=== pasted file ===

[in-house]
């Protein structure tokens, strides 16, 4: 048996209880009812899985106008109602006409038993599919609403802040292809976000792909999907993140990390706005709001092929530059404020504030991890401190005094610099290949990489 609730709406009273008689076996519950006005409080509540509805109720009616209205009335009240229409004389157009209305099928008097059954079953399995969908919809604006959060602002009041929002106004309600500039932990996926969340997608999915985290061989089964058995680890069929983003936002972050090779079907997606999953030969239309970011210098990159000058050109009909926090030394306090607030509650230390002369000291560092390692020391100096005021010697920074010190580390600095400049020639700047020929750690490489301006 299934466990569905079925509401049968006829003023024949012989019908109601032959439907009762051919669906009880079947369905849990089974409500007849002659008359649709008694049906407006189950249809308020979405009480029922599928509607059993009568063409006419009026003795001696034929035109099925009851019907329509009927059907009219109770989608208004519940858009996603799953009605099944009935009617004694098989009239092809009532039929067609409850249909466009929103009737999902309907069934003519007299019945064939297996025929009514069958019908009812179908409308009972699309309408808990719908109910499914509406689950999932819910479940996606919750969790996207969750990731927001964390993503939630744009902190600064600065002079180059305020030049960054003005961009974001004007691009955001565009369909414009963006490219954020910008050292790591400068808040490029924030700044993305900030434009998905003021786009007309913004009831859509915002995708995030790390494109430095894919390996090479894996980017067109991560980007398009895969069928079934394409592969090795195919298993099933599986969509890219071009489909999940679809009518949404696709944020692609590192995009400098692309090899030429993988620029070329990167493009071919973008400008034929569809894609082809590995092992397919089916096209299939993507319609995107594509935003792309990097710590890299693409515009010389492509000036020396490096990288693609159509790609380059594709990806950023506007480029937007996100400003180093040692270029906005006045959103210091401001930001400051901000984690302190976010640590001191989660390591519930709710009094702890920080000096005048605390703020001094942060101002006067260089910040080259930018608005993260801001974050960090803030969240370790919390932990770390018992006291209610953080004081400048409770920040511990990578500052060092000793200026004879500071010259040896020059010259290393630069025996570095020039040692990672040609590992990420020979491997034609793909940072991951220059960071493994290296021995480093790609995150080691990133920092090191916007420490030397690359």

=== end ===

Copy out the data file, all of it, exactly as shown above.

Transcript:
[in-house]
């Protein structure tokens, strides 16, 4: 048996209880009812899985106008109602006409038993599919609403802040292809976000792909999907993140990390706005709001092929530059404020504030991890401190005094610099290949990489 609730709406009273008689076996519950006005409080509540509805109720009616209205009335009240229409004389157009209305099928008097059954079953399995969908919809604006959060602002009041929002106004309600500039932990996926969340997608999915985290061989089964058995680890069929983003936002972050090779079907997606999953030969239309970011210098990159000058050109009909926090030394306090607030509650230390002369000291560092390692020391100096005021010697920074010190580390600095400049020639700047020929750690490489301006 299934466990569905079925509401049968006829003023024949012989019908109601032959439907009762051919669906009880079947369905849990089974409500007849002659008359649709008694049906407006189950249809308020979405009480029922599928509607059993009568063409006419009026003795001696034929035109099925009851019907329509009927059907009219109770989608208004519940858009996603799953009605099944009935009617004694098989009239092809009532039929067609409850249909466009929103009737999902309907069934003519007299019945064939297996025929009514069958019908009812179908409308009972699309309408808990719908109910499914509406689950999932819910479940996606919750969790996207969750990731927001964390993503939630744009902190600064600065002079180059305020030049960054003005961009974001004007691009955001565009369909414009963006490219954020910008050292790591400068808040490029924030700044993305900030434009998905003021786009007309913004009831859509915002995708995030790390494109430095894919390996090479894996980017067109991560980007398009895969069928079934394409592969090795195919298993099933599986969509890219071009489909999940679809009518949404696709944020692609590192995009400098692309090899030429993988620029070329990167493009071919973008400008034929569809894609082809590995092992397919089916096209299939993507319609995107594509935003792309990097710590890299693409515009010389492509000036020396490096990288693609159509790609380059594709990806950023506007480029937007996100400003180093040692270029906005006045959103210091401001930001400051901000984690302190976010640590001191989660390591519930709710009094702890920080000096005048605390703020001094942060101002006067260089910040080259930018608005993260801001974050960090803030969240370790919390932990770390018992006291209610953080004081400048409770920040511990990578500052060092000793200026004879500071010259040896020059010259290393630069025996570095020039040692990672040609590992990420020979491997034609793909940072991951220059960071493994290296021995480093790609995150080691990133920092090191916007420490030397690359």